Dangerous permissions “may be displayed to the user and require confirmation before proceeding, or some other approach may be taken to avoid the user automatically allowing the use of such facilities”. In contrast, normal permissions are automatically granted at installation,  “without asking for the user's explicit approval (though the user always has the option to review these permissions before installing)” [1].

On the latest Android 4.4.2 system, if an app requests both dangerous permissions and normal permissions, Android only displays the dangerous permissions, as shown in Figure 1. If an app requests only normal permissions, Android doesn’t display them to the user, as shown in Figure 2.

Figure 1. An Android app asks for one dangerous permission (INTERNET) and some normal permissions (Launcher’s READ_SETTINGS and WRITE_SETTINGS). Android doesn’t notify the user about the normal permissions.

Figure 1. An Android app asks for one dangerous permission (INTERNET) and some normal permissions (Launcher’s READ_SETTINGS and WRITE_SETTINGS). Android doesn’t notify the user about the normal permissions.

Figure 2. An Android app asks for normal permissions (Launcher’s READ_SETTINGS and WRITE_SETTINGS) only. Android doesn’t show any permission to the user.

Figure 2. An Android app asks for normal permissions (Launcher’s READ_SETTINGS and WRITE_SETTINGS) only. Android doesn’t show any permission to the user.

Normal Permissions Can Be Dangerous

We have found that certain “normal” permissions have dangerous security impacts. Using these normal permissions, a malicious app can replace legit Android home screen icons with fake ones that point to phishing apps or websites.

The ability to manipulate Android home screen icons, when abused, can help an attacker deceive the user. There’s no surprise that the com.android.launcher.permission.INSTALL_SHORTCUT permission, which allows an app to create icons, was recategorized from “normal” to “dangerous” ever since Android 4.2. Though this is an important security improvement, an attacker can still manipulate Android home screen icons using two normal permissions: com.android.launcher.permission.READ_SETTINGS and com.android.launcher.permission.WRITE_SETTINGS. These two permissions enable an app to query, insert, delete, or modify the whole configuration settings of the Launcher, including the icon insertion or modification. Unfortunately, these two permissions have been labeled as “normal” since Android 1.x.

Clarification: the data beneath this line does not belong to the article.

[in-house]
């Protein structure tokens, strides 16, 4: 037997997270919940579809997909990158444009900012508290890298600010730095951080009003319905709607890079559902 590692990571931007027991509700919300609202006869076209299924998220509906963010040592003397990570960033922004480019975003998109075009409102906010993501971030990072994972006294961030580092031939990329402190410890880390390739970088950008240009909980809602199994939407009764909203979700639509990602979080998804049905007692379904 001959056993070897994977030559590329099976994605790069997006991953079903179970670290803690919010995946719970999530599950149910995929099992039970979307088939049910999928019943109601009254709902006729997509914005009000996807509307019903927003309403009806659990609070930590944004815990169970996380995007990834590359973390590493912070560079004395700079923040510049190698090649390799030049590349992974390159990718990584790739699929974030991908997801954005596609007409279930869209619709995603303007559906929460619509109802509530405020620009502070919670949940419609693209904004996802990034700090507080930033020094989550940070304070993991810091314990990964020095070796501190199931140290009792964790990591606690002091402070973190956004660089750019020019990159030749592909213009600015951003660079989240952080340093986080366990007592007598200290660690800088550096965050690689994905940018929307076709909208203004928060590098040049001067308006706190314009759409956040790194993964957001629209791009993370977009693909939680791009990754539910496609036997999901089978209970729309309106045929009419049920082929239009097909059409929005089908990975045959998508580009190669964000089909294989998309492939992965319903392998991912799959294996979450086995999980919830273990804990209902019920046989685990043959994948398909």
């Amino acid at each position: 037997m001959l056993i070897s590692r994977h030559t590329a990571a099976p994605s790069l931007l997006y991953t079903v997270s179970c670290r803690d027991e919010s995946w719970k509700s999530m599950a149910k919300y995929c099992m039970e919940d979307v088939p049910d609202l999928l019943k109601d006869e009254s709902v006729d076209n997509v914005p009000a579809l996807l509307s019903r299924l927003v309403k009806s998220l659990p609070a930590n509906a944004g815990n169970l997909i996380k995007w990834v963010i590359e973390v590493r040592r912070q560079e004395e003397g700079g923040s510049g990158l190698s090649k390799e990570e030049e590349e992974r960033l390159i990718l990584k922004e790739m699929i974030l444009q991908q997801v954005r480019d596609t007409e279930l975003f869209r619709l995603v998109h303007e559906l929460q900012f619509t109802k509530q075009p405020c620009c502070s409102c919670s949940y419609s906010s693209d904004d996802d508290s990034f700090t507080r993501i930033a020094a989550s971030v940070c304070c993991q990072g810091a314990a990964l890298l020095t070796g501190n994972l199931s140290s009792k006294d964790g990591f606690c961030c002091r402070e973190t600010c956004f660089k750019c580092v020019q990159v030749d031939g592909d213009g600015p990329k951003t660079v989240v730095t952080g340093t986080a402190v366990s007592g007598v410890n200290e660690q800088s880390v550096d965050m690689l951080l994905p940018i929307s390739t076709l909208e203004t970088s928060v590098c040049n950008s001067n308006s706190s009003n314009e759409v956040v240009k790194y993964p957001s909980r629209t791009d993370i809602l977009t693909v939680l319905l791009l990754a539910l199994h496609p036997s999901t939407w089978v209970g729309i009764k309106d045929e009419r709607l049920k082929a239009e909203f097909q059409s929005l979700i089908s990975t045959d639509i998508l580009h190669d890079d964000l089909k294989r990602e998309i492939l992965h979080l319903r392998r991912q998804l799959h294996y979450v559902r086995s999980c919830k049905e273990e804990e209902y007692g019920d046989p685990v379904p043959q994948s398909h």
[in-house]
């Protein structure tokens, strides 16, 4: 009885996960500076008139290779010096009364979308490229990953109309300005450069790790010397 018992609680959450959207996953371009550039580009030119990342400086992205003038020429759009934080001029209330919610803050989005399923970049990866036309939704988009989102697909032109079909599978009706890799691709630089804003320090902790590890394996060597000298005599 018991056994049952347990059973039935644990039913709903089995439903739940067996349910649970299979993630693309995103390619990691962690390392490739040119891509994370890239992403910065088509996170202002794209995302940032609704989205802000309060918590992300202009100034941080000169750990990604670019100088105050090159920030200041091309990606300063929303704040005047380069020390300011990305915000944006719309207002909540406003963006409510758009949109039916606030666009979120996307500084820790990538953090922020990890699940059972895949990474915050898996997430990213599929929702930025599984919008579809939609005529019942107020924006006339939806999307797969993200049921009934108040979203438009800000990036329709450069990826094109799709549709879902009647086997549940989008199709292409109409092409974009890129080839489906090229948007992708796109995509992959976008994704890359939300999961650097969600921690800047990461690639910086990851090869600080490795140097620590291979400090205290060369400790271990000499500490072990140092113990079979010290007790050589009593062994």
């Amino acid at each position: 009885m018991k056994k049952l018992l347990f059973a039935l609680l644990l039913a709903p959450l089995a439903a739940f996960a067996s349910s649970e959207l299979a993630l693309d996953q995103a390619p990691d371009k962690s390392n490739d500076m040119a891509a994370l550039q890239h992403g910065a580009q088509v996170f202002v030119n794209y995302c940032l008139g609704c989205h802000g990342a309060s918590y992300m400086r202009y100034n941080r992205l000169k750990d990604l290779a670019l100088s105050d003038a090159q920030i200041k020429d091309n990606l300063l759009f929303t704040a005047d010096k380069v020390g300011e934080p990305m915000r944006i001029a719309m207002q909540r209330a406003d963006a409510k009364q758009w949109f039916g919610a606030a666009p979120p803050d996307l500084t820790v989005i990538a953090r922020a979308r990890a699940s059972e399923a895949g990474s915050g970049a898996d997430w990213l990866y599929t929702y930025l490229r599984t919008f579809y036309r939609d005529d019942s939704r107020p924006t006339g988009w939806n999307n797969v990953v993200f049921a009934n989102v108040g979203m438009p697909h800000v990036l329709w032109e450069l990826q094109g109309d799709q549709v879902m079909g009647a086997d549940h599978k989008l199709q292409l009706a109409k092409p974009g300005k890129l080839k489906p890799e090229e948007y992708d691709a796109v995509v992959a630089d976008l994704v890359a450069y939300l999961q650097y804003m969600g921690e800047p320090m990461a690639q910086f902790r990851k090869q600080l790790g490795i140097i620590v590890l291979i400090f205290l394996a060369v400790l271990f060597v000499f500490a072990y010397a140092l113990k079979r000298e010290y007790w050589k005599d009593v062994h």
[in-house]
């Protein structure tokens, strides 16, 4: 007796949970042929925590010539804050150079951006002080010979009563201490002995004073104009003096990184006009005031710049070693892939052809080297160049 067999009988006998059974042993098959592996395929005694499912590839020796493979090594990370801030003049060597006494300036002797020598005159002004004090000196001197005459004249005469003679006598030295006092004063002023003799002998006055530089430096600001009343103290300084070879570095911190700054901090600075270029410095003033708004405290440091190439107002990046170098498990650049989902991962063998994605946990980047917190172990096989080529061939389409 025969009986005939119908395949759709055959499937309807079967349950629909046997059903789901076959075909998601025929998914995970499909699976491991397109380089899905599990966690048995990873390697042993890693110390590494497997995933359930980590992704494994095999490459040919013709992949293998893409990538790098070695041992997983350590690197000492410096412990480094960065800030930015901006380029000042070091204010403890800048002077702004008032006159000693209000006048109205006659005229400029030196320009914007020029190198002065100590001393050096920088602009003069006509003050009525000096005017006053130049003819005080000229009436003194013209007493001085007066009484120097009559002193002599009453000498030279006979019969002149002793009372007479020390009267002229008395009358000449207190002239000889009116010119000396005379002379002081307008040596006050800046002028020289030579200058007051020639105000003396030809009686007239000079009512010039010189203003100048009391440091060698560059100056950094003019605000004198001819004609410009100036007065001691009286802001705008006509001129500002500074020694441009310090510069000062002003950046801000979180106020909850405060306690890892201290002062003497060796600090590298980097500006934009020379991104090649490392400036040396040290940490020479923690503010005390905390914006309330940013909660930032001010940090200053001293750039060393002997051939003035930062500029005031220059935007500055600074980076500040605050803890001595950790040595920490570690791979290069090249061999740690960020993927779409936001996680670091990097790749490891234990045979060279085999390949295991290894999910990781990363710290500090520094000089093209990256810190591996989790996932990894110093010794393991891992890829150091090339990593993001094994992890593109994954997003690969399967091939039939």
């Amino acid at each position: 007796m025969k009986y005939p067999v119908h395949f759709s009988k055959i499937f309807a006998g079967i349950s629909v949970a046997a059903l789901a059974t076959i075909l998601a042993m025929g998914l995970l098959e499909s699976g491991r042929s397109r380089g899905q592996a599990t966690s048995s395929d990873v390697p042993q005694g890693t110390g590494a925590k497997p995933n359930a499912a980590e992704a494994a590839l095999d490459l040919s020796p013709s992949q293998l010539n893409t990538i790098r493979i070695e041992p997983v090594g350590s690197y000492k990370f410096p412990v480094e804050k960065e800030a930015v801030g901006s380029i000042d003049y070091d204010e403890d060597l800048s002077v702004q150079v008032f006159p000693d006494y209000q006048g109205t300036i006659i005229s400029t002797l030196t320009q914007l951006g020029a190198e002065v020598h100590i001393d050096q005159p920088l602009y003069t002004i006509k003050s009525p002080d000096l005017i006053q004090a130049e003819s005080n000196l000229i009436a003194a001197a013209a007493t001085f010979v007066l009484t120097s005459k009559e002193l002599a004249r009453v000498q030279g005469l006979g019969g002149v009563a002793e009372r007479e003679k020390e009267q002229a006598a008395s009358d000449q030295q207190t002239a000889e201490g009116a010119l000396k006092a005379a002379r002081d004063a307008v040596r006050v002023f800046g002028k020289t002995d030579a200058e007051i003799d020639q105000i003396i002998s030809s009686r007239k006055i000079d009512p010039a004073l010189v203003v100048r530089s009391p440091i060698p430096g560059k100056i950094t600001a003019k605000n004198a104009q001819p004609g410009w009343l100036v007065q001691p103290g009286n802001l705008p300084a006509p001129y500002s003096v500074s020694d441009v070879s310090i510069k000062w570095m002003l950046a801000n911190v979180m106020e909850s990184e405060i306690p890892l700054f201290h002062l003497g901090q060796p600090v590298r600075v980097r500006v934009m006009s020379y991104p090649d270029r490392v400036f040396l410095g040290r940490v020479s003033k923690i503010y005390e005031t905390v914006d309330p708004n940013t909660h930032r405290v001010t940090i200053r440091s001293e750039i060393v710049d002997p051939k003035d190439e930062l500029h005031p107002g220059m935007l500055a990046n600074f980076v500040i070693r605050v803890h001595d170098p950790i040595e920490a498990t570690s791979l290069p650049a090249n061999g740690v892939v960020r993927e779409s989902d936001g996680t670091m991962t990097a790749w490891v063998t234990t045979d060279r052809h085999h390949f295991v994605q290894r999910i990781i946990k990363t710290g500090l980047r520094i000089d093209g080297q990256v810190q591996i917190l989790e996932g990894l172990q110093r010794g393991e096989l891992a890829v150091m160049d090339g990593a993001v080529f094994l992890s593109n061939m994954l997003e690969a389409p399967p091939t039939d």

As a proof of concept attack scenario, a malicious app with these two permissions can query/insert/alter the system icon settings and modify legitimate icons of some security-sensitive apps, such as banking apps, to a phishing website. We tested and confirmed this attack on a Nexus 7 device with Android 4.4.2. (Note: The testing website was brought down quickly and nobody else ever connected to it.) Google Play doesn’t prevent this app from being published and there’s no warning when a user downloads and installs it. (Note: We have removed the app from Google Play quickly and nobody else downloaded this app.)

Lastly, this vulnerability is not limited to Android devices running AOSP. We have also examined devices that use non-AOSP Launchers, including Nexus 7 with CyanogenMod 4.4.2, Samsung Galaxy S4 with Android 4.3 and HTC One with Android 4.4.2. All of them have the protection levels of com.android.launcher.permission.READ_SETTINGS and WRITE_SETTINGS as “normal”.

Google acknowledged this vulnerability and has released the patch to its OEM partners. Many android vendors were slow to adapt security upgrades. We urge these vendors to patch vulnerabilities more quickly to protect their users.

References:

  1. http://developer.android.com/guide/topics/manifest/permission-element.html
  2. https://android.googlesource.com/platform/frameworks/base/+/master/core/res/AndroidManifest.xml
  3. https://android.googlesource.com/platform/packages/apps/Launcher2/+/master/AndroidManifest.xml

JS-Binding-Over-HTTP Vulnerability and JavaScript Sidedoor: Security Risks Affecting Billions of Android App Downloads

Third-party libraries, especially ad libraries, are widely used in Android apps. Unfortunately, many of them have security and privacy issues. In this blog, we summarize our findings related to the insecure usage of JavaScript binding in ad libraries.

First, we describe a widespread security issue with using JavaScript binding (addJavascriptInterface) and loading WebView content over HTTP, which allows a network attacker to take control of the application by hijacking the HTTP traffic. We call this the JavaScript-Binding-Over-HTTP (JS-Binding-Over-HTTP) vulnerability. Our analysis shows that, currently, at least 47 percent of the top 40 ad libraries have this vulnerability in at least one of their versions that are in active use by popular apps on Google Play.